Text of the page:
For all the frustration that LIRR riders will have to endure this summer, at least at the end of Amtrak’s track repairs and upgrades at Penn Station, they’ll have a considerably more reliable commute, right?
In fact, Amtrak’s work this summer will be concentrated on a specific portion of the tracks, known as the “A-interlocking” just west of the Penn Station platforms, that are almost exclusively used by Amtrak and NJ Transit, and not by the LIRR. The project is impacting Long Island Rail Road service because the LIRR will have to share with Amtrak and NJ Transit some tracks during the rush hour that it typically has to itself.
And so service disruptions caused by infrastructure failures on the tracks used by the LIRR will not get any better once the work is done. However, Amtrak has said LIRR commuters do stand to benefit from the project, because any problem at Penn Station tends to affect all the railroads operating there. Finishing the work at the A-interlocking, which was originally expected to be carried out on weekends over several years, will also free up Amtrak to address other priorities at Penn, including projects with more direct benefit to the LIRR.
Amtrak has already said that it plans to take on a similar infrastructure renewal project just east of Penn’s platform at an interlocking frequently used by the LIRR. That work is expected to be carried out mostly over weekends during the first half of next year. Amtrak also has plans to repair damage from superstorm Sandy in two of the East River tunnels used by the LIRR to connect to Penn Station. That project, which will require taking each of the two tunnels out of service for a year at a time, could still be years away.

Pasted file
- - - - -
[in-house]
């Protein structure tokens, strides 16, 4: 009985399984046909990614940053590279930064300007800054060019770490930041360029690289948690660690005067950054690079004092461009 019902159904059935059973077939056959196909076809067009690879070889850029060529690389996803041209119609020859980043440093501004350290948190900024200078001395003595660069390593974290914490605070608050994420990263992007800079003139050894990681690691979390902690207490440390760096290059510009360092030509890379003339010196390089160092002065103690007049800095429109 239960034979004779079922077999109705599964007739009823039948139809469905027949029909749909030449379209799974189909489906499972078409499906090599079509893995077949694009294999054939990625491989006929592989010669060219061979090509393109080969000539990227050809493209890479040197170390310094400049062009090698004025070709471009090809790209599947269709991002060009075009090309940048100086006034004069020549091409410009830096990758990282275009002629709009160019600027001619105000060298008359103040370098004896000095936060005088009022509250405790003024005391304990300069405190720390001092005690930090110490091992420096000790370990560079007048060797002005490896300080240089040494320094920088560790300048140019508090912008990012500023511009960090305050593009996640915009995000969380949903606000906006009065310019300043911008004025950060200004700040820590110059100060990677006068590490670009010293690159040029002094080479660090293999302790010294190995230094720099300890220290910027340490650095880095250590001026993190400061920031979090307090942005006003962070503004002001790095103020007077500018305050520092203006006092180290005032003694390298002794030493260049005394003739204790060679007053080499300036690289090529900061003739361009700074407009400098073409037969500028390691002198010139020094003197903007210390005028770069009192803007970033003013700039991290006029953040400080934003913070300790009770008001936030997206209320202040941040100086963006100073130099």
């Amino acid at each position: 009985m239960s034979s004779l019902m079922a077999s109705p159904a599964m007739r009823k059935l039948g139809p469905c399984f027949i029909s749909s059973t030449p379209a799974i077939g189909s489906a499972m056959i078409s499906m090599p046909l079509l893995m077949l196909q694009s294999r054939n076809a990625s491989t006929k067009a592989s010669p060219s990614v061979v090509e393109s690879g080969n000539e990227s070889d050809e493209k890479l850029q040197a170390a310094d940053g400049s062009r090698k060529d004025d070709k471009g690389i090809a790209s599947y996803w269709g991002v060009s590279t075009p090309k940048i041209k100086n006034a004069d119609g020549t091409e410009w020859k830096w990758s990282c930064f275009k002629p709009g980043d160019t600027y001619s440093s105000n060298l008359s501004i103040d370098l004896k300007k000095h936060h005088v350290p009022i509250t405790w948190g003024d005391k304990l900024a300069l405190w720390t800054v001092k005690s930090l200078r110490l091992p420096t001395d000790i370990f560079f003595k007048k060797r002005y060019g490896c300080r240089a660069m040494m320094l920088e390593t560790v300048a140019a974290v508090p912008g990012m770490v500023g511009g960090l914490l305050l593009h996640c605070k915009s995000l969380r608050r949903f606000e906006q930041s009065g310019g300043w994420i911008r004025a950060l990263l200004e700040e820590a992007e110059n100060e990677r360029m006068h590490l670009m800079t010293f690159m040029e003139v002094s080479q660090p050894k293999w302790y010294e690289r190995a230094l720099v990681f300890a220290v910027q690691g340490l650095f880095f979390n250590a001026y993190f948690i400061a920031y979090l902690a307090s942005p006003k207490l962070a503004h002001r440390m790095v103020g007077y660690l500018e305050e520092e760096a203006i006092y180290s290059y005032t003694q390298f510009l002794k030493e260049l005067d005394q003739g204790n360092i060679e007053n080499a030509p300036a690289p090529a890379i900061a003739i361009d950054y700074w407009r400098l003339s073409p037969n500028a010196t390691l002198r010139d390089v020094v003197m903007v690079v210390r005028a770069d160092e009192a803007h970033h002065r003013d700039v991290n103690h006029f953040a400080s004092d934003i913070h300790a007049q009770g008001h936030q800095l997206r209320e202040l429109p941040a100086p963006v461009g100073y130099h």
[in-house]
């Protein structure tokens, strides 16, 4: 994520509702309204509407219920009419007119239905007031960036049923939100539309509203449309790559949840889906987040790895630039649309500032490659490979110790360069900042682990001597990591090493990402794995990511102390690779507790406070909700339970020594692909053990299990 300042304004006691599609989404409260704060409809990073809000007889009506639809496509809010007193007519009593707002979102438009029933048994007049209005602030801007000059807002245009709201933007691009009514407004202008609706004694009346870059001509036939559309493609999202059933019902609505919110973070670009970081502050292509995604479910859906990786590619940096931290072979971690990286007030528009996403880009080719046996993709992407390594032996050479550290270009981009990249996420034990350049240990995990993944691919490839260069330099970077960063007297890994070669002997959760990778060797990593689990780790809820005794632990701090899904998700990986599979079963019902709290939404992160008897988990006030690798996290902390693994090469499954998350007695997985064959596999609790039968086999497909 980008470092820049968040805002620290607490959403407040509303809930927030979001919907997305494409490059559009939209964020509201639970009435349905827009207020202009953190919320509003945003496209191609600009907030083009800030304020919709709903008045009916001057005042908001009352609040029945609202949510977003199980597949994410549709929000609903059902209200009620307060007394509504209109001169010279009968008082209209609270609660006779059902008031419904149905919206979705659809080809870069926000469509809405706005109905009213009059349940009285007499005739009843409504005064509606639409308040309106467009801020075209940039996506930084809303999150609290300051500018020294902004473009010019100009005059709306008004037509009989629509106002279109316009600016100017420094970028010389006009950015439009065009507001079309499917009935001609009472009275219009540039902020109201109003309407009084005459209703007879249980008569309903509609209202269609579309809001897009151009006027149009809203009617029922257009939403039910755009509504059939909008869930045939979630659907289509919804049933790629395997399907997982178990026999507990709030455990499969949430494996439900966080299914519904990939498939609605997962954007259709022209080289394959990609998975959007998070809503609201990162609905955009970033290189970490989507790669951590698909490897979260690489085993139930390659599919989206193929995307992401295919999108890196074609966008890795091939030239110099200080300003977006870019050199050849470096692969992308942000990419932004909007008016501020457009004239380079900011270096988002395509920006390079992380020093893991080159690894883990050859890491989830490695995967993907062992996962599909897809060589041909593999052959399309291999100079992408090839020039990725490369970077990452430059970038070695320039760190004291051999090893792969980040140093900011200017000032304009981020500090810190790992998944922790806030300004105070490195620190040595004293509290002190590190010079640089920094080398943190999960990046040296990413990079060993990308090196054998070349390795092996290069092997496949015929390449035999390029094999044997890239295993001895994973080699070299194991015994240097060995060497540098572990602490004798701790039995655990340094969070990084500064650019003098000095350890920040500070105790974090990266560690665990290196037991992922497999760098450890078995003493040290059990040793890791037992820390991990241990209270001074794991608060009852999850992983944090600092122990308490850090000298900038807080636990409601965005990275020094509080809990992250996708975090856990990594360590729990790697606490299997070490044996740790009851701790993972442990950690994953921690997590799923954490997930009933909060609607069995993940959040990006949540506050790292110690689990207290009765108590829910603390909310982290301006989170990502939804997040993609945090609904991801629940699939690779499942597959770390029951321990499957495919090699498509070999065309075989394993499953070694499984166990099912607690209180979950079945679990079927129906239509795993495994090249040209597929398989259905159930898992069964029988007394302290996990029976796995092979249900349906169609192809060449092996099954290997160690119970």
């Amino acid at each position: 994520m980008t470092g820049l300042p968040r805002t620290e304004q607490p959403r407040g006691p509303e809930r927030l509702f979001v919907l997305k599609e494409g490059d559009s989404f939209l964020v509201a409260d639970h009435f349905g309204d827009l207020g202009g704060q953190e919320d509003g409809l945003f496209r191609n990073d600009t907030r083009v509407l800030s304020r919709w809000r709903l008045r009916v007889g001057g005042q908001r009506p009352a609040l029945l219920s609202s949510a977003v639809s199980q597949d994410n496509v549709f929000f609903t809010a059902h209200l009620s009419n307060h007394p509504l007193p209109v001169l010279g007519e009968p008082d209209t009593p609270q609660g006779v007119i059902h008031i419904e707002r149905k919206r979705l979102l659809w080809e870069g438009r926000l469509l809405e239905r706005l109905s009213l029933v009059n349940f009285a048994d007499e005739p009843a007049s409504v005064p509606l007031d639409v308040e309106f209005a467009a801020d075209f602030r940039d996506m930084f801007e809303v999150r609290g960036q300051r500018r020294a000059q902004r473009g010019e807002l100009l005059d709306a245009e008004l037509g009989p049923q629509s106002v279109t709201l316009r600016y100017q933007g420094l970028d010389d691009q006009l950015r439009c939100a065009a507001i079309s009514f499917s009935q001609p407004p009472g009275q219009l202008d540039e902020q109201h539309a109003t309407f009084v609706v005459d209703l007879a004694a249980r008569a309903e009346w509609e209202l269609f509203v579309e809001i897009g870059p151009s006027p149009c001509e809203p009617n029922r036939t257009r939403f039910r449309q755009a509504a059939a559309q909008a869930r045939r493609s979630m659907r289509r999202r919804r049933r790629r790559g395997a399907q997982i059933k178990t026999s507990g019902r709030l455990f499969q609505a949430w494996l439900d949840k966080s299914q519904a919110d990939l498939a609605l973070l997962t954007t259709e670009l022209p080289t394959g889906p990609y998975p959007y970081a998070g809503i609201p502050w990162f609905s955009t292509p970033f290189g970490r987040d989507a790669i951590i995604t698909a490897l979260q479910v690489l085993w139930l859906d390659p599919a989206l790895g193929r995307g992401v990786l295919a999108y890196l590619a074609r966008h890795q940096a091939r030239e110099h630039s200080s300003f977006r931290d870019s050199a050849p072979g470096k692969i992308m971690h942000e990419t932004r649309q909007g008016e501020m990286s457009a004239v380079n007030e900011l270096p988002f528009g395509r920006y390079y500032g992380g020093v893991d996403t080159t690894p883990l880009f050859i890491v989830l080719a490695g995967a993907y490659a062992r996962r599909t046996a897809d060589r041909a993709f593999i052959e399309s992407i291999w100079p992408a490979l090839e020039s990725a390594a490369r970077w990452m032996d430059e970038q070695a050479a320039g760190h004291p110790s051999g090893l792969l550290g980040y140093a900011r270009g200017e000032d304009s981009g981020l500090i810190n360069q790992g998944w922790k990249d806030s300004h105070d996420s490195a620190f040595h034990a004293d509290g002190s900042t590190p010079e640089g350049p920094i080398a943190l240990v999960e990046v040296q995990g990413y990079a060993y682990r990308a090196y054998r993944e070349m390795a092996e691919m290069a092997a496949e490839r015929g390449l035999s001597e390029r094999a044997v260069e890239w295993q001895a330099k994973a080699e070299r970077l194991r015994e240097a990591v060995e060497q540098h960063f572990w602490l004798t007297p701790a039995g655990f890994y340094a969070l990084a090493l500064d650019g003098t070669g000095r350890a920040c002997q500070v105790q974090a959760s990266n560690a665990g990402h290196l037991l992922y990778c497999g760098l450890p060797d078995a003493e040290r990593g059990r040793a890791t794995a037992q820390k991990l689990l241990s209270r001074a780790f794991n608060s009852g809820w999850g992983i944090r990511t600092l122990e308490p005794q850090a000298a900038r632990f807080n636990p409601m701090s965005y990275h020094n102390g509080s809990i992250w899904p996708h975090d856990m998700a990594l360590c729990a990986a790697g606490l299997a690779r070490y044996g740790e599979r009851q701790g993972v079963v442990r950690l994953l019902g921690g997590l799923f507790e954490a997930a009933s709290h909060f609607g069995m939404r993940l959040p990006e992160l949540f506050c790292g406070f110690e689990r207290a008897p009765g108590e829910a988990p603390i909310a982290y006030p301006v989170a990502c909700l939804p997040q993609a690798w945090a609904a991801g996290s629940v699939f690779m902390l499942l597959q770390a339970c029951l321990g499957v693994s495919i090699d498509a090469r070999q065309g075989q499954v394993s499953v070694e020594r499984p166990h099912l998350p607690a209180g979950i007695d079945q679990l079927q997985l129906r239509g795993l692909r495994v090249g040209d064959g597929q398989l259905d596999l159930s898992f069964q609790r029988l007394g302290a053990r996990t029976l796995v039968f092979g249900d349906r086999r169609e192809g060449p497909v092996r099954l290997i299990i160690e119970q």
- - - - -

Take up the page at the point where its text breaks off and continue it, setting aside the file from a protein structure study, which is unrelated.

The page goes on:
And the Metropolitan Transportation Authority, LIRR’s parent agency, has said finishing the summer repairs should also free up Amtrak resources needed to help advance the East Side Access project to link the LIRR to Grand Central Terminal by 2022.
However, there are no firm plans in place to address one of the biggest infrastructure challenges for the LIRR at Penn, the station’s aging signal system — much of which was installed 80 years ago.